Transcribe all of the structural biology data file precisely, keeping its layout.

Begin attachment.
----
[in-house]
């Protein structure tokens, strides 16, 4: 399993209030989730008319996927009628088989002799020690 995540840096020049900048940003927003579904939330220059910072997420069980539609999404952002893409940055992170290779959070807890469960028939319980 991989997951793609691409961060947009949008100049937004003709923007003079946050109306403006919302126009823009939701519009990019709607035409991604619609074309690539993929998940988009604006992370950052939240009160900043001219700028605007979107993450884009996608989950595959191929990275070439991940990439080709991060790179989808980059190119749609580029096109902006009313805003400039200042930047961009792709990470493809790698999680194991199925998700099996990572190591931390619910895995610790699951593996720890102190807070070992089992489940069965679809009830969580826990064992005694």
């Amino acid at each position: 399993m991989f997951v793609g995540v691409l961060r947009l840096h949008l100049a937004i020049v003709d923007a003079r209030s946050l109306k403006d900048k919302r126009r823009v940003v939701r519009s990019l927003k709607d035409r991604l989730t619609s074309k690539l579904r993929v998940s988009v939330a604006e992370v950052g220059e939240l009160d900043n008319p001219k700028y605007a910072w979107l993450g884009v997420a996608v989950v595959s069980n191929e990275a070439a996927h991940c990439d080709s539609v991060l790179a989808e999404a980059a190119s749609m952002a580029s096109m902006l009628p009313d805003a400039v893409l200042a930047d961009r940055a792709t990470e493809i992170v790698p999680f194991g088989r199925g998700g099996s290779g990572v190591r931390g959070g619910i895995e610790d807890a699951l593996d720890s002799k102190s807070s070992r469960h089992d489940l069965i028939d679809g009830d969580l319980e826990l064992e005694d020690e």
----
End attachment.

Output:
[in-house]
């Protein structure tokens, strides 16, 4: 399993209030989730008319996927009628088989002799020690 995540840096020049900048940003927003579904939330220059910072997420069980539609999404952002893409940055992170290779959070807890469960028939319980 991989997951793609691409961060947009949008100049937004003709923007003079946050109306403006919302126009823009939701519009990019709607035409991604619609074309690539993929998940988009604006992370950052939240009160900043001219700028605007979107993450884009996608989950595959191929990275070439991940990439080709991060790179989808980059190119749609580029096109902006009313805003400039200042930047961009792709990470493809790698999680194991199925998700099996990572190591931390619910895995610790699951593996720890102190807070070992089992489940069965679809009830969580826990064992005694």
């Amino acid at each position: 399993m991989f997951v793609g995540v691409l961060r947009l840096h949008l100049a937004i020049v003709d923007a003079r209030s946050l109306k403006d900048k919302r126009r823009v940003v939701r519009s990019l927003k709607d035409r991604l989730t619609s074309k690539l579904r993929v998940s988009v939330a604006e992370v950052g220059e939240l009160d900043n008319p001219k700028y605007a910072w979107l993450g884009v997420a996608v989950v595959s069980n191929e990275a070439a996927h991940c990439d080709s539609v991060l790179a989808e999404a980059a190119s749609m952002a580029s096109m902006l009628p009313d805003a400039v893409l200042a930047d961009r940055a792709t990470e493809i992170v790698p999680f194991g088989r199925g998700g099996s290779g990572v190591r931390g959070g619910i895995e610790d807890a699951l593996d720890s002799k102190s807070s070992r469960h089992d489940l069965i028939d679809g009830d969580l319980e826990l064992e005694d020690e």